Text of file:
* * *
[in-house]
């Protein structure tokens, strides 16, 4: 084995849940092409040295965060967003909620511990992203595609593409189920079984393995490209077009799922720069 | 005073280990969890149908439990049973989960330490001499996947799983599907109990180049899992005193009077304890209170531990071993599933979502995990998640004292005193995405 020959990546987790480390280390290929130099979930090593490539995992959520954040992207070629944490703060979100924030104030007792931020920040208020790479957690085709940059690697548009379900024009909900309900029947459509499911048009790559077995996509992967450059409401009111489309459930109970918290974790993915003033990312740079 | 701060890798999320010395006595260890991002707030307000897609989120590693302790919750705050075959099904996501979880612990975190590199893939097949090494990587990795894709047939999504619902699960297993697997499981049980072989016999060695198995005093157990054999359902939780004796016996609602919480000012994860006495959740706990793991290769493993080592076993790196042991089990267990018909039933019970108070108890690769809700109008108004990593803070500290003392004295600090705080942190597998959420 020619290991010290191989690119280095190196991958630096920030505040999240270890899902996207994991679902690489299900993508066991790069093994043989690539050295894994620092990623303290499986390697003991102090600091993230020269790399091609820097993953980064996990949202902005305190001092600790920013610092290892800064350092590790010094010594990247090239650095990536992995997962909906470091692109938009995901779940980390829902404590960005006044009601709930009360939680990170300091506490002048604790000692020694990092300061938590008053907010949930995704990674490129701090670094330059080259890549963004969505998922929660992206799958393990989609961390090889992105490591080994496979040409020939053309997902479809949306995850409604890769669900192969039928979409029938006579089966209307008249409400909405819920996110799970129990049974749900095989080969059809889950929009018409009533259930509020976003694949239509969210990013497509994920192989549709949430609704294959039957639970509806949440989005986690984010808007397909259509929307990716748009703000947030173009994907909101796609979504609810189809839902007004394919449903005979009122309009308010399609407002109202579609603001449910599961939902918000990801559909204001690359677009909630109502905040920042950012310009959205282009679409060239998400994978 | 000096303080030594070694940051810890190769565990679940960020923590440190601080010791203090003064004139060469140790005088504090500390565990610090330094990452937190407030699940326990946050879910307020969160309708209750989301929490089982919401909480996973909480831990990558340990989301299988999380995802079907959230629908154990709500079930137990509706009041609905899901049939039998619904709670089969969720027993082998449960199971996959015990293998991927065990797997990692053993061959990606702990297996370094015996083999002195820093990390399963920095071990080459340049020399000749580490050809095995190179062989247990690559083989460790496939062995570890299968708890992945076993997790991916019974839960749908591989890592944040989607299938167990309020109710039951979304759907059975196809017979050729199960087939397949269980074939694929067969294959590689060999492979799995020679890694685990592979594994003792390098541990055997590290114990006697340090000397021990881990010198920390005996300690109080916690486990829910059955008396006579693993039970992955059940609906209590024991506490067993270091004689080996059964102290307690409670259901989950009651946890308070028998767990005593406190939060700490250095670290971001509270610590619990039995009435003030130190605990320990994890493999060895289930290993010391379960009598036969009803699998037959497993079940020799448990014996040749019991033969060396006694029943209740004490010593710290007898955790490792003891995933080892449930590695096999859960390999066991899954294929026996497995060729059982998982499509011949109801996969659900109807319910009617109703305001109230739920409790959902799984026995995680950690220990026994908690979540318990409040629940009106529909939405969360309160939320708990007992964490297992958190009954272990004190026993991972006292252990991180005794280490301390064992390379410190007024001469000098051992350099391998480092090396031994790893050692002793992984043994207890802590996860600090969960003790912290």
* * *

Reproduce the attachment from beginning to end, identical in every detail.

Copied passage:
[in-house]
């Protein structure tokens, strides 16, 4: 084995849940092409040295965060967003909620511990992203595609593409189920079984393995490209077009799922720069 | 005073280990969890149908439990049973989960330490001499996947799983599907109990180049899992005193009077304890209170531990071993599933979502995990998640004292005193995405 020959990546987790480390280390290929130099979930090593490539995992959520954040992207070629944490703060979100924030104030007792931020920040208020790479957690085709940059690697548009379900024009909900309900029947459509499911048009790559077995996509992967450059409401009111489309459930109970918290974790993915003033990312740079 | 701060890798999320010395006595260890991002707030307000897609989120590693302790919750705050075959099904996501979880612990975190590199893939097949090494990587990795894709047939999504619902699960297993697997499981049980072989016999060695198995005093157990054999359902939780004796016996609602919480000012994860006495959740706990793991290769493993080592076993790196042991089990267990018909039933019970108070108890690769809700109008108004990593803070500290003392004295600090705080942190597998959420 020619290991010290191989690119280095190196991958630096920030505040999240270890899902996207994991679902690489299900993508066991790069093994043989690539050295894994620092990623303290499986390697003991102090600091993230020269790399091609820097993953980064996990949202902005305190001092600790920013610092290892800064350092590790010094010594990247090239650095990536992995997962909906470091692109938009995901779940980390829902404590960005006044009601709930009360939680990170300091506490002048604790000692020694990092300061938590008053907010949930995704990674490129701090670094330059080259890549963004969505998922929660992206799958393990989609961390090889992105490591080994496979040409020939053309997902479809949306995850409604890769669900192969039928979409029938006579089966209307008249409400909405819920996110799970129990049974749900095989080969059809889950929009018409009533259930509020976003694949239509969210990013497509994920192989549709949430609704294959039957639970509806949440989005986690984010808007397909259509929307990716748009703000947030173009994907909101796609979504609810189809839902007004394919449903005979009122309009308010399609407002109202579609603001449910599961939902918000990801559909204001690359677009909630109502905040920042950012310009959205282009679409060239998400994978 | 000096303080030594070694940051810890190769565990679940960020923590440190601080010791203090003064004139060469140790005088504090500390565990610090330094990452937190407030699940326990946050879910307020969160309708209750989301929490089982919401909480996973909480831990990558340990989301299988999380995802079907959230629908154990709500079930137990509706009041609905899901049939039998619904709670089969969720027993082998449960199971996959015990293998991927065990797997990692053993061959990606702990297996370094015996083999002195820093990390399963920095071990080459340049020399000749580490050809095995190179062989247990690559083989460790496939062995570890299968708890992945076993997790991916019974839960749908591989890592944040989607299938167990309020109710039951979304759907059975196809017979050729199960087939397949269980074939694929067969294959590689060999492979799995020679890694685990592979594994003792390098541990055997590290114990006697340090000397021990881990010198920390005996300690109080916690486990829910059955008396006579693993039970992955059940609906209590024991506490067993270091004689080996059964102290307690409670259901989950009651946890308070028998767990005593406190939060700490250095670290971001509270610590619990039995009435003030130190605990320990994890493999060895289930290993010391379960009598036969009803699998037959497993079940020799448990014996040749019991033969060396006694029943209740004490010593710290007898955790490792003891995933080892449930590695096999859960390999066991899954294929026996497995060729059982998982499509011949109801996969659900109807319910009617109703305001109230739920409790959902799984026995995680950690220990026994908690979540318990409040629940009106529909939405969360309160939320708990007992964490297992958190009954272990004190026993991972006292252990991180005794280490301390064992390379410190007024001469000098051992350099391998480092090396031994790893050692002793992984043994207890802590996860600090969960003790912290």